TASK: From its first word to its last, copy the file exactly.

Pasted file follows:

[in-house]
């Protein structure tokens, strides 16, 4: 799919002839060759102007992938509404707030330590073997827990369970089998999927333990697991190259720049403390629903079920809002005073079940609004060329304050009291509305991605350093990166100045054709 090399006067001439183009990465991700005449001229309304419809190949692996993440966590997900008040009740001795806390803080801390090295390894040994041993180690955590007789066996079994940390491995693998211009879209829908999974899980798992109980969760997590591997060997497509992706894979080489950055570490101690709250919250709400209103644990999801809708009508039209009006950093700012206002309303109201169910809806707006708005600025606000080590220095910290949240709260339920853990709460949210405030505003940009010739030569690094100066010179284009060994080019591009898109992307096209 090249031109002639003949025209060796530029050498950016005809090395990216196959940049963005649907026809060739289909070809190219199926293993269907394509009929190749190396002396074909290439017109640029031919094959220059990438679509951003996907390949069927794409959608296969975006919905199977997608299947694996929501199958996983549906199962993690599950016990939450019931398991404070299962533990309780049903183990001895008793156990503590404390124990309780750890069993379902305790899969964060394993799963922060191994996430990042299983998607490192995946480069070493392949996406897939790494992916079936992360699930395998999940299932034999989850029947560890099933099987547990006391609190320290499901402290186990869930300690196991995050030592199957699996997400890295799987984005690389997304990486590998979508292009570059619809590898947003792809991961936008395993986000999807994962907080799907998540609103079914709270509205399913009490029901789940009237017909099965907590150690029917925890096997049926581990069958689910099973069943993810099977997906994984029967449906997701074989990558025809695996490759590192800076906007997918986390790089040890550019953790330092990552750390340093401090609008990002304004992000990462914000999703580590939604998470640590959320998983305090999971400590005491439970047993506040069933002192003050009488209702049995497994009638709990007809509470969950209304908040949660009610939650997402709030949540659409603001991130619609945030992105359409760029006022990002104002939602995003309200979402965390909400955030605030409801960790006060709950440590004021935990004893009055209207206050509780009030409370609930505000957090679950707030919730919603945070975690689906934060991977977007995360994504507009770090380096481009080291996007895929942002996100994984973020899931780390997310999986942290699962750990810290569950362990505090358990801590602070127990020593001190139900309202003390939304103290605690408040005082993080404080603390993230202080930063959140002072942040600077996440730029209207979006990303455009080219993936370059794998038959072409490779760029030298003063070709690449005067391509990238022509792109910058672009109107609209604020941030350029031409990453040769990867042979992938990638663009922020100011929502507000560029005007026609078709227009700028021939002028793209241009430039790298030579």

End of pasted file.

[in-house]
């Protein structure tokens, strides 16, 4: 799919002839060759102007992938509404707030330590073997827990369970089998999927333990697991190259720049403390629903079920809002005073079940609004060329304050009291509305991605350093990166100045054709 090399006067001439183009990465991700005449001229309304419809190949692996993440966590997900008040009740001795806390803080801390090295390894040994041993180690955590007789066996079994940390491995693998211009879209829908999974899980798992109980969760997590591997060997497509992706894979080489950055570490101690709250919250709400209103644990999801809708009508039209009006950093700012206002309303109201169910809806707006708005600025606000080590220095910290949240709260339920853990709460949210405030505003940009010739030569690094100066010179284009060994080019591009898109992307096209 090249031109002639003949025209060796530029050498950016005809090395990216196959940049963005649907026809060739289909070809190219199926293993269907394509009929190749190396002396074909290439017109640029031919094959220059990438679509951003996907390949069927794409959608296969975006919905199977997608299947694996929501199958996983549906199962993690599950016990939450019931398991404070299962533990309780049903183990001895008793156990503590404390124990309780750890069993379902305790899969964060394993799963922060191994996430990042299983998607490192995946480069070493392949996406897939790494992916079936992360699930395998999940299932034999989850029947560890099933099987547990006391609190320290499901402290186990869930300690196991995050030592199957699996997400890295799987984005690389997304990486590998979508292009570059619809590898947003792809991961936008395993986000999807994962907080799907998540609103079914709270509205399913009490029901789940009237017909099965907590150690029917925890096997049926581990069958689910099973069943993810099977997906994984029967449906997701074989990558025809695996490759590192800076906007997918986390790089040890550019953790330092990552750390340093401090609008990002304004992000990462914000999703580590939604998470640590959320998983305090999971400590005491439970047993506040069933002192003050009488209702049995497994009638709990007809509470969950209304908040949660009610939650997402709030949540659409603001991130619609945030992105359409760029006022990002104002939602995003309200979402965390909400955030605030409801960790006060709950440590004021935990004893009055209207206050509780009030409370609930505000957090679950707030919730919603945070975690689906934060991977977007995360994504507009770090380096481009080291996007895929942002996100994984973020899931780390997310999986942290699962750990810290569950362990505090358990801590602070127990020593001190139900309202003390939304103290605690408040005082993080404080603390993230202080930063959140002072942040600077996440730029209207979006990303455009080219993936370059794998038959072409490779760029030298003063070709690449005067391509990238022509792109910058672009109107609209604020941030350029031409990453040769990867042979992938990638663009922020100011929502507000560029005007026609078709227009700028021939002028793209241009430039790298030579």